(HealthDay News) — Men with negative biopsies during active surveillance for low-risk prostate cancer are more likely to have good long-term outcomes, according to a study published online in The Journal of Urology.

Carissa E. Chu, MD, from the University of California, San Francisco, and colleagues assessed the long-term clinical significance of consecutively negative biopsies among 514 men with low-risk prostate cancer undergoing active surveillance.

The researchers found that 22% of the men had 1 negative biopsy and 15% had consecutively negative biopsies. Among men with 1 negative biopsy and consecutively negative biopsies, the median prostate-specific antigen (PSA) density was lower versus men who never had a negative biopsy. Higher PSA density (odds ratio [OR], 1.68) and suspicious magnetic resonance imaging lesions (OR, 2.00) were associated with a higher likelihood of cancer being detected on the fourth biopsy. Furthermore, having 1 negative biopsy (OR, 0.22) and having consecutively negative biopsies (OR, 0.12) were associated with a lower likelihood of cancer being detected subsequently. Patients with consecutively negative biopsies (84%) and 1 negative biopsy (74%) had higher unadjusted 10-year treatment-free survival than those who had none (66%).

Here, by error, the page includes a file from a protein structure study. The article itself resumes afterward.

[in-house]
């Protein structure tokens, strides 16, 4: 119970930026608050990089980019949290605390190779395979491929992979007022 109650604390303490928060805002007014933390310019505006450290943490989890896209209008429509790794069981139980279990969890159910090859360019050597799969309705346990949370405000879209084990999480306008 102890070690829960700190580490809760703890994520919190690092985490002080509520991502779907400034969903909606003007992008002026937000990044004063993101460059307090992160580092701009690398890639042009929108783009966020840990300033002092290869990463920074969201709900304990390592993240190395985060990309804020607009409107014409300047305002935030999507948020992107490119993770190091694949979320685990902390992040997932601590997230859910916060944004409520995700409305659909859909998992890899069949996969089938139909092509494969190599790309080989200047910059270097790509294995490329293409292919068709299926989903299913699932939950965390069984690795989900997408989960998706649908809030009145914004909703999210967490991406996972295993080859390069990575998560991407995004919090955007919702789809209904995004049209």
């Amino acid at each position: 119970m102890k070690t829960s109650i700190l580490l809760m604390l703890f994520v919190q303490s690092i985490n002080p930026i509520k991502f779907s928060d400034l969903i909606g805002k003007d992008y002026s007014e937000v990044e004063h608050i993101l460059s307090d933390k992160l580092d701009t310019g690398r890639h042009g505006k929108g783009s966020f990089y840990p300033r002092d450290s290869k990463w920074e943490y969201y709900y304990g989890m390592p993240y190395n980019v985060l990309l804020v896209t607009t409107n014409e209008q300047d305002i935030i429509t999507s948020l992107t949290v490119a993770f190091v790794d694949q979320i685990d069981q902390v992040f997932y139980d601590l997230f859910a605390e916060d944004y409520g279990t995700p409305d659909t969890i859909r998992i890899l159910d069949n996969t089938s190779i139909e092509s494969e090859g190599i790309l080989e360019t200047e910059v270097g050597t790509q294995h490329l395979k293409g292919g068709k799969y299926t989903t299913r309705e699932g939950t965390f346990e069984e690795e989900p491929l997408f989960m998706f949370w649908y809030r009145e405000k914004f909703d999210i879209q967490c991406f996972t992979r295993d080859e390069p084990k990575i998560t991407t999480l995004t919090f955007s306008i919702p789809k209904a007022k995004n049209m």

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“For men undergoing active surveillance, negative biopsies indicate low-volume disease and lower rates of disease progression,” Chu said in a statement. “These ‘hidden’ cancers have excellent long-term outcomes and remain ideal for continued active surveillance.”

Reference

Chu CE, Cowan JE, Fasulo V, et al. The clinical significance of multiple negative surveillance prostate biopsies for men on active surveillance—Does cancer vanish or simply hide? J Urol.